Updated: Nov 15, 2022
Where are you from?
Northern California, from Sacramento to Humboldt County. Living in Sacramento, CA. currently
Tell me about yourself:
I am a stay-at-home dog mom. I run a small business, Stone Blind Studio, from my kitchen. I am passionate about dog rescue, specifically Bully breeds. I enjoy Motown and blues music, anything and everything creative, like sculpting, painting, upcycling, and DIY home improvement (our home is constantly under some sort of construction). Though I don’t have kids of my own, I have two nephews and a niece and have experienced a parent’s love through them.
What's your EYE story?
I was diagnosed with T1D (Type 1 diabetes) when I was almost nine years old. 20 plus years of T1D was showing through my eyes. I went to see a Neurologist after I suffered a seizure and the moment he did the eye exam he sent me downstairs to an Ophthalmologist; he was seeing major hemorrhaging in both eyes. I had 14 treatments of laser photocoagulation in both eyes, Avastin injections, steroid injections, four vitrectomies with silicone, air bubbles, face-down recovery, a postoperative air-fluid exchange, lensectomy, trabeculoplasty, and iridotomy.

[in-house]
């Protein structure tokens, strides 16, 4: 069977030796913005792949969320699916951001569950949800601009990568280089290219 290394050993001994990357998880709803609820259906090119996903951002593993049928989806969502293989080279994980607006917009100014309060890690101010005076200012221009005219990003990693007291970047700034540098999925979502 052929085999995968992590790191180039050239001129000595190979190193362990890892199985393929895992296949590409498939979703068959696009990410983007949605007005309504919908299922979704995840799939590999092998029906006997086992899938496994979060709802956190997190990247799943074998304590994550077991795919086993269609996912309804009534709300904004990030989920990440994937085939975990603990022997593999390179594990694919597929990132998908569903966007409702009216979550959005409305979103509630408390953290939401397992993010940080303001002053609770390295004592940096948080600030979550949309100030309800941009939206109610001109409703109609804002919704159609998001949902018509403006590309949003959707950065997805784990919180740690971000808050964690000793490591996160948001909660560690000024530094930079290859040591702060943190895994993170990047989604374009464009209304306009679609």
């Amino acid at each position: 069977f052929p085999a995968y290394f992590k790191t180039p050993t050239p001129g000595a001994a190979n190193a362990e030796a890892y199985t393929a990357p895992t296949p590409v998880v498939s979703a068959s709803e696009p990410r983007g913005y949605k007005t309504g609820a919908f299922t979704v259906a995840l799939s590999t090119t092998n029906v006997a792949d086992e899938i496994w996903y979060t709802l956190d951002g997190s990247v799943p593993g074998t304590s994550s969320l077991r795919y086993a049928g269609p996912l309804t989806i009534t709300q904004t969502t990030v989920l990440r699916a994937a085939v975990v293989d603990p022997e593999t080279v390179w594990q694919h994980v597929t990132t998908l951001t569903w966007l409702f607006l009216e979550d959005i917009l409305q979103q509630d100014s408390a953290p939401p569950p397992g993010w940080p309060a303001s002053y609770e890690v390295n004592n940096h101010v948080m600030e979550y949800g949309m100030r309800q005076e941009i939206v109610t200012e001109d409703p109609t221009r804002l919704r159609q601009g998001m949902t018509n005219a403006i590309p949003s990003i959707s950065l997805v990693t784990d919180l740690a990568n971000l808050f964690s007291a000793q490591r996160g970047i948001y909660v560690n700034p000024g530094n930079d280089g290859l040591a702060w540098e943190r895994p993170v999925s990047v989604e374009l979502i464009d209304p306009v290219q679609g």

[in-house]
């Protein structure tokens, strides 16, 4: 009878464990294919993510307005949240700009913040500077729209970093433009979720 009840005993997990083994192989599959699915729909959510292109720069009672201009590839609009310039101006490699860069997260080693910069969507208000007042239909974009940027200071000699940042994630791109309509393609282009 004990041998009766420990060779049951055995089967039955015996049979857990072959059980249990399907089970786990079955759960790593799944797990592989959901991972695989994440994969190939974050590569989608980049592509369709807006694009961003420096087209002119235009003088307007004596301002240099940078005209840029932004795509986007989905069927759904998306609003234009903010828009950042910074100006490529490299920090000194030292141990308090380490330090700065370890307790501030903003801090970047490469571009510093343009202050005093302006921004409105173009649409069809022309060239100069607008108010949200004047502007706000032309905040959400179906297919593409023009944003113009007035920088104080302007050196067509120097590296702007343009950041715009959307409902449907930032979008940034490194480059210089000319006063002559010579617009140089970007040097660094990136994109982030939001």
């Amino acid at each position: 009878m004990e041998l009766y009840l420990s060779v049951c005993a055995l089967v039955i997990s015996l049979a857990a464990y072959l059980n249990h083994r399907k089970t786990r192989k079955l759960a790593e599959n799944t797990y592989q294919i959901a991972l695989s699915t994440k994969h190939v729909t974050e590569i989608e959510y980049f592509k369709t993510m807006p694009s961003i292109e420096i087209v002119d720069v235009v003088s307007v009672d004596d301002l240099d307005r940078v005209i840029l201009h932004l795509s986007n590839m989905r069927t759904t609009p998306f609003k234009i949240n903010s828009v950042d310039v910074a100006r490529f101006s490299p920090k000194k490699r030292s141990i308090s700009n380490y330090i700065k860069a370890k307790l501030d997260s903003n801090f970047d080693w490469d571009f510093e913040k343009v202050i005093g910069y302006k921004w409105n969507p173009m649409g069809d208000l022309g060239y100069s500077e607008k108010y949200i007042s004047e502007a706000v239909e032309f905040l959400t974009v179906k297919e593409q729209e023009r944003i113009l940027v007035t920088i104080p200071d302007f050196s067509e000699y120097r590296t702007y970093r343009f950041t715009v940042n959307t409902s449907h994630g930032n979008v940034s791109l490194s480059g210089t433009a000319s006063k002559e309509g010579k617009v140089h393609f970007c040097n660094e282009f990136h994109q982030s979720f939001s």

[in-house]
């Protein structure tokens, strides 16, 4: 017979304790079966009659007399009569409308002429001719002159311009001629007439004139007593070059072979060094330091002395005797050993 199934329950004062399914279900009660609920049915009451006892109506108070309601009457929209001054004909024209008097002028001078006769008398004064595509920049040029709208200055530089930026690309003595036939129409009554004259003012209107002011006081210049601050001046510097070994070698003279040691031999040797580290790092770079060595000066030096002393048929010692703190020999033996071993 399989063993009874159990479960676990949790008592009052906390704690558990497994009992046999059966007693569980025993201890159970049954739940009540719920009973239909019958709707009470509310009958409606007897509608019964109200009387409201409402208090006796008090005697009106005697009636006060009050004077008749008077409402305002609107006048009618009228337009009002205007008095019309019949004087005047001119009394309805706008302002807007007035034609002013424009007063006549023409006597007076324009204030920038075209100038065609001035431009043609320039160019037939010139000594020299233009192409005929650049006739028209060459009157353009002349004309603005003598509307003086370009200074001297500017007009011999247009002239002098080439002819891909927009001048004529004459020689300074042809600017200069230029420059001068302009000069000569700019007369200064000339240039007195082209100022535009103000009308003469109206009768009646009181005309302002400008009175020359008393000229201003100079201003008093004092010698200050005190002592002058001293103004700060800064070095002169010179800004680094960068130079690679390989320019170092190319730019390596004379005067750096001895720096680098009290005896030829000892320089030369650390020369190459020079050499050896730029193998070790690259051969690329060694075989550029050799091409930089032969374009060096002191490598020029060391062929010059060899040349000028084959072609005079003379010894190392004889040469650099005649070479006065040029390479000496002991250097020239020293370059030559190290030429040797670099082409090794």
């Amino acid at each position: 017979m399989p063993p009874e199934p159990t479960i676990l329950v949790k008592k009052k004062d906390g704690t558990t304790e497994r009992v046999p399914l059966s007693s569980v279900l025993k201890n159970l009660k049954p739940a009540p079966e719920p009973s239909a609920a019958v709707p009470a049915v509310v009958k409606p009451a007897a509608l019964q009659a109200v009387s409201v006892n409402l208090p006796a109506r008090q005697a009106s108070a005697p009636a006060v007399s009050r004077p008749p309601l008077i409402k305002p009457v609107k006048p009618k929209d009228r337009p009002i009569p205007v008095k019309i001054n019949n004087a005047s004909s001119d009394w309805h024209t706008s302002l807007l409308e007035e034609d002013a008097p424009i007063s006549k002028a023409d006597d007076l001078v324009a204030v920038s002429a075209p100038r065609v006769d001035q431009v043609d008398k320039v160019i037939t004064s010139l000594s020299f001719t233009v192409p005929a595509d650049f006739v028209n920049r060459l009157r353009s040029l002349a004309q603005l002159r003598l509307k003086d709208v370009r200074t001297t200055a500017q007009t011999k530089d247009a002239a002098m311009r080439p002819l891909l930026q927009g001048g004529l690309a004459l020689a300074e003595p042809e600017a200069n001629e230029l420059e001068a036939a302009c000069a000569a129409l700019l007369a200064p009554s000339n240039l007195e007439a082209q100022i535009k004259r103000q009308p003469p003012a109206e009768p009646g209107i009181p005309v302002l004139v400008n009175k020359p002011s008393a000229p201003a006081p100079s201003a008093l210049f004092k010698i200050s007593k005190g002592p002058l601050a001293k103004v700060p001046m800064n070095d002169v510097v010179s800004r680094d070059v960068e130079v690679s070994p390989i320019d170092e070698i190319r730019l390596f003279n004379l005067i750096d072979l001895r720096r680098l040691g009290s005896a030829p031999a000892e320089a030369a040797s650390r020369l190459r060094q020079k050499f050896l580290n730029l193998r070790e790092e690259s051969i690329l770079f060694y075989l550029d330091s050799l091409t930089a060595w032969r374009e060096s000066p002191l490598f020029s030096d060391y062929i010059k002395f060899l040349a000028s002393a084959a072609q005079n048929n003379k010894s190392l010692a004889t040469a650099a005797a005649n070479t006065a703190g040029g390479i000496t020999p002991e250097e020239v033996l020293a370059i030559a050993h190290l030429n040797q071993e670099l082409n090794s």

What has been the most challenging thing mentally?
I rely heavily on my husband for everything, and it took me a long time to be ok with constantly asking him for help. I still feel guilty about the weight it puts on his shoulders, for he is my sole caretaker, and it has been overwhelmingly just him and I through this whole process.
What has been the most challenging thing physically?
Relearning how to drive with double-vision at first, and then again when I went completely blind in my right eye. It took about four years for me to be comfortable enough to hold a conversation or turn the radio on while I drove. I have a driver’s license still, but I have to take a behind-the-wheel test every two years, and I never drive at night.
Where are you now in your recovery?
My left eye is stable. It has lost some of its peripheral vision, color vision, all depth perception, and I sometimes have trouble interpreting what I am seeing. It also has glaucoma that I manage with drops. My right eye, on the other hand, is necrotizing. The retina detached for the fourth time, and the doctors have declared it inoperable. It has atrophied, shrunk, and has no pressure in it. It is incredibly painful without steroids from Painful Blind Eye Syndrome. Once the steroids stop working, we will move on to enucleation.